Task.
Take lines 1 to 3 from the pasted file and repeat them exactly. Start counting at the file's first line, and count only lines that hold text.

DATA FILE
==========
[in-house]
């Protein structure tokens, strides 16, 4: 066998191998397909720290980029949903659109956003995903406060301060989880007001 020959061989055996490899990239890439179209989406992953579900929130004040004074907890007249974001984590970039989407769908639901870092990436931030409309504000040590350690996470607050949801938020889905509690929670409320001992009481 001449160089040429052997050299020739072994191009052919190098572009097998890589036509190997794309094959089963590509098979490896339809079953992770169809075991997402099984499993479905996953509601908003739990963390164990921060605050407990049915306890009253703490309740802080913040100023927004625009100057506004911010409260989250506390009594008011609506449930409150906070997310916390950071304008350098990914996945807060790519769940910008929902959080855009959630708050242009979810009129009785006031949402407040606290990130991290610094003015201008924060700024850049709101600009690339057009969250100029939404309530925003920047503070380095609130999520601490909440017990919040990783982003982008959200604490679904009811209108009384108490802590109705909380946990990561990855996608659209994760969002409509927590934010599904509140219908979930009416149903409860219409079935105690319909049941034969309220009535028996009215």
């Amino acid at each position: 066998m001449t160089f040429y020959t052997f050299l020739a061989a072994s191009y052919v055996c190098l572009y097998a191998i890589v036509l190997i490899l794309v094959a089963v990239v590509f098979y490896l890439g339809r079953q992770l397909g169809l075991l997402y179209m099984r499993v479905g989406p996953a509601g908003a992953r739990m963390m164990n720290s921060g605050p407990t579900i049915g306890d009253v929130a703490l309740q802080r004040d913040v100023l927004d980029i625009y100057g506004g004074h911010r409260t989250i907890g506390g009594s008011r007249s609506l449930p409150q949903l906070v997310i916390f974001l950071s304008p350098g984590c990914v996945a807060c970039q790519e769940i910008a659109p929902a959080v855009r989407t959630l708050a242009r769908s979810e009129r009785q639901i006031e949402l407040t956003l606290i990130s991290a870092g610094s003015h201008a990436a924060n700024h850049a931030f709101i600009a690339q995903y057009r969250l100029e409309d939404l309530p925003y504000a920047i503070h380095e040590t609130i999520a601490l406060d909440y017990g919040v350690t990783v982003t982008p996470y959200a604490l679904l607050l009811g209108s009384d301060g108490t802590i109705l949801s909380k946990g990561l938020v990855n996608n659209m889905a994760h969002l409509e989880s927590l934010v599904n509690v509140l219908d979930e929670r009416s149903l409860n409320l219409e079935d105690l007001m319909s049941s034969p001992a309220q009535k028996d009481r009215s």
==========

[in-house]
């Protein structure tokens, strides 16, 4: 066998191998397909720290980029949903659109956003995903406060301060989880007001 020959061989055996490899990239890439179209989406992953579900929130004040004074907890007249974001984590970039989407769908639901870092990436931030409309504000040590350690996470607050949801938020889905509690929670409320001992009481 001449160089040429052997050299020739072994191009052919190098572009097998890589036509190997794309094959089963590509098979490896339809079953992770169809075991997402099984499993479905996953509601908003739990963390164990921060605050407990049915306890009253703490309740802080913040100023927004625009100057506004911010409260989250506390009594008011609506449930409150906070997310916390950071304008350098990914996945807060790519769940910008929902959080855009959630708050242009979810009129009785006031949402407040606290990130991290610094003015201008924060700024850049709101600009690339057009969250100029939404309530925003920047503070380095609130999520601490909440017990919040990783982003982008959200604490679904009811209108009384108490802590109705909380946990990561990855996608659209994760969002409509927590934010599904509140219908979930009416149903409860219409079935105690319909049941034969309220009535028996009215």
């Amino acid at each position: 066998m001449t160089f040429y020959t052997f050299l020739a061989a072994s191009y052919v055996c190098l572009y097998a191998i890589v036509l190997i490899l794309v094959a089963v990239v590509f098979y490896l890439g339809r079953q992770l397909g169809l075991l997402y179209m099984r499993v479905g989406p996953a509601g908003a992953r739990m963390m164990n720290s921060g605050p407990t579900i049915g306890d009253v929130a703490l309740q802080r004040d913040v100023l927004d980029i625009y100057g506004g004074h911010r409260t989250i907890g506390g009594s008011r007249s609506l449930p409150q949903l906070v997310i916390f974001l950071s304008p350098g984590c990914v996945a807060c970039q790519e769940i910008a659109p929902a959080v855009r989407t959630l708050a242009r769908s979810e009129r009785q639901i006031e949402l407040t956003l606290i990130s991290a870092g610094s003015h201008a990436a924060n700024h850049a931030f709101i600009a690339q995903y057009r969250l100029e409309d939404l309530p925003y504000a920047i503070h380095e040590t609130i999520a601490l406060d909440y017990g919040v350690t990783v982003t982008p996470y959200a604490l679904l607050l009811g209108s009384d301060g108490t802590i109705l949801s909380k946990g990561l938020v990855n996608n659209m889905a994760h969002l409509e989880s927590l934010v599904n509690v509140l219908d979930e929670r009416s149903l409860n409320l219409e079935d105690l007001m319909s049941s034969p001992a309220q009535k028996d009481r009215s």